Monday September 8, 2008 - 09:24:45 GMT
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Reuters - www.reuters.com
FOREX NEWS-Dollar rises, yen slides on Freddie, Fannie news
* Dollar index rises, recovering from early slide
* Freddie, Fannie news boosts U.S. currency
* Yen slides broadly on warming risk demand
(Changes dateline, byline, adds comment, updates quotes)
By Naomi Tajitsu
LONDON, Sept 8 (Reuters) - The dollar jumped against a
broadly weaker yen and rebounded against a host of currencies on
Monday after the U.S. government took control of Fannie Mae
(FNM.N: Quote, Profile, Research, Stock Buzz) and Freddie Mac (FRE.N: Quote, Profile, Research, Stock Buzz).
Sunday's takeover of the battered mortgage giants, which own
or guarantee half of the country's $12 trillion in outstanding
home mortgage debt, was seen by some people as a positive step
to stave off wider U.S. financial and housing market weakness.
It followed concern about growing losses at both,
undermining the lenders as other sources of home lending have
(For details please double click on [ID:nN07479172])
The move was also taken as a signal to start piling back
into risky carry trades, which saw the low-yielding yen sink
broadly and high-yielding units such as the New Zealand and
Australian dollars rally.
The dollar index .DXY rose 0.5 percent in European trade,
recovering from an earlier slide as traders adjusted short
positions in the U.S. currency, which initially fell broadly in
a knee-jerk reaction to Sunday's news.
U.S. Treasuries fell sharply and European shares rallied
roughly 4 percent on the news of the conservatorship, which some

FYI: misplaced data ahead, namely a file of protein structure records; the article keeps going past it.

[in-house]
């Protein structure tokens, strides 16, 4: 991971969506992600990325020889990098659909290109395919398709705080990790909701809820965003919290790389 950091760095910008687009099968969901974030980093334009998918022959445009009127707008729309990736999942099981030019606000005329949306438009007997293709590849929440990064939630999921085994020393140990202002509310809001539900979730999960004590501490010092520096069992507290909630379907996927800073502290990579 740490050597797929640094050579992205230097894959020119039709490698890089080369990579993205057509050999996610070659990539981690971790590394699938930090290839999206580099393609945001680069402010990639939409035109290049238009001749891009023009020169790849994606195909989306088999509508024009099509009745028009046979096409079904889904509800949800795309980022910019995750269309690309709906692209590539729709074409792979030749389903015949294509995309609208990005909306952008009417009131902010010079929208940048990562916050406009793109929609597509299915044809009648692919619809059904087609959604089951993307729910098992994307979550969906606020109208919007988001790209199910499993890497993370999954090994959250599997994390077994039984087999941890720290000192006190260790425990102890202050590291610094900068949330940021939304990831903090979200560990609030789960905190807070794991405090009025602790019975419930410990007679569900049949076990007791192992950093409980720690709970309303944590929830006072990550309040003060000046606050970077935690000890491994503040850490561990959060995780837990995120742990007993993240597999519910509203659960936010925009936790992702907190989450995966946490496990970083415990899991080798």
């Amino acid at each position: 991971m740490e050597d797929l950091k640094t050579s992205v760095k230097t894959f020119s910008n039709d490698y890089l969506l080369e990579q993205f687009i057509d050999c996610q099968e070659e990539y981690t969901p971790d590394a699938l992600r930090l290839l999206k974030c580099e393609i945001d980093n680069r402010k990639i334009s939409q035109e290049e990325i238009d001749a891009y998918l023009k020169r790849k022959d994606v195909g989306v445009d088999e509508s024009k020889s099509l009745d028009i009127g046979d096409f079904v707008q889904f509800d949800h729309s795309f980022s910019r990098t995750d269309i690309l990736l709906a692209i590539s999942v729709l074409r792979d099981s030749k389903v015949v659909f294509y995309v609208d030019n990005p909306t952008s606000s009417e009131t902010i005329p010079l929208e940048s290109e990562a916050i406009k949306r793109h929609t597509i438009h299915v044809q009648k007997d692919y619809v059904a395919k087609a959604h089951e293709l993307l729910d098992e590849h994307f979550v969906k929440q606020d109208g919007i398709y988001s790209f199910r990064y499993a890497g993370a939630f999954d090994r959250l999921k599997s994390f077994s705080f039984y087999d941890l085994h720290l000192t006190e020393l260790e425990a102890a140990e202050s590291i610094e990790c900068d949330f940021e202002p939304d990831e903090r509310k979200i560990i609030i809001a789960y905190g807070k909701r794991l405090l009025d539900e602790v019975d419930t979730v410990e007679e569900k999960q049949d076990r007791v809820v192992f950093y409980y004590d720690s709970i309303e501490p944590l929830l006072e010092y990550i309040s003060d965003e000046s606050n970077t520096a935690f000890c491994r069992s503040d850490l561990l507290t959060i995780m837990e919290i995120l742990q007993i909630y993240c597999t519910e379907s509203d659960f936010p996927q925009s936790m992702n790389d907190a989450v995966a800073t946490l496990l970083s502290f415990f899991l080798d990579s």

people believed may help to allay some of the market's worries
about the global financial system and increase risk appetite.
As share markets cheered the news, analysts said that a
warming in risk demand may continue to push the low-yielding yen
down, helping to boost the dollar in the near term.
"A key will be whether the relief of this continues, and if
it does, it could mean a weaker yen," said Steve Barrow, head of
G10 currency research at Standard Bank.
Yet he added that uncertainty surrounding the plan and
worries about the U.S. economy -- highlighted by a poor
employment report late last week -- may prompt a correction in
the U.S. currency's buying trend of the last month or so.
The euro was up 0.1 percent at $1.4280 <EUR=> by 0753 GMT
but pulled back significantly from a session high of $1.4428.
The pair hovered near an 11-month low hit late last week.
The euro and other currencies has been struggling against
the dollar on the view that global economies are vulnerable to
U.S. economic weakness.
The dollar <JPY=> rose 1.2 percent to 109.05 yen, with the
Japanese currency also falling against higher-yielding
currencies as traders returned to riskier trades, dumping the
low-yielding currency for assets in higher-yielding ones.
This reversed the yen's gains made on broad flight-to-safety
buying, pushing up the Australian <AUDJPY=R> and New Zealand
<NZDJPY=R> dollars roughly 2 percent each.
Sterling briefly cut gains versus the dollar after UK
manufacturing output prices suggested that factory gate
inflation might have peaked. By 0938 GMT, the pound stood at
$1.7718, up 0.3 percent on the day, having dipped briefly just
after the data <GBP=>. The euro was flat at 80.63 pence
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Analysts said that the euphoria surrounding the news of the
conservatorship could continue in the near term, but cautioned
that the impact of the rescue package on the U.S. economy may be
limited and the outlook for the dollar remains unclear.
Economic weakness was highlighted on Friday, when figures
showed a jump in the unemployment rate as the economy lost jobs
for the eighth month in a row.
"Whether the Treasury's move is sufficient to more lastingly
break the negative dynamics in the financial markets remains to
be seen," analysts at Danske said in a research note.
"Plenty of troubles are still out there and with U.S. house
prices still falling, it is too early to make any firm
conclusions on the lasting impact of this intervention," they
said, adding that U.S. growth remains "very shaky".
(Reporting by Naomi Tajitsu, editing by David Stamp)
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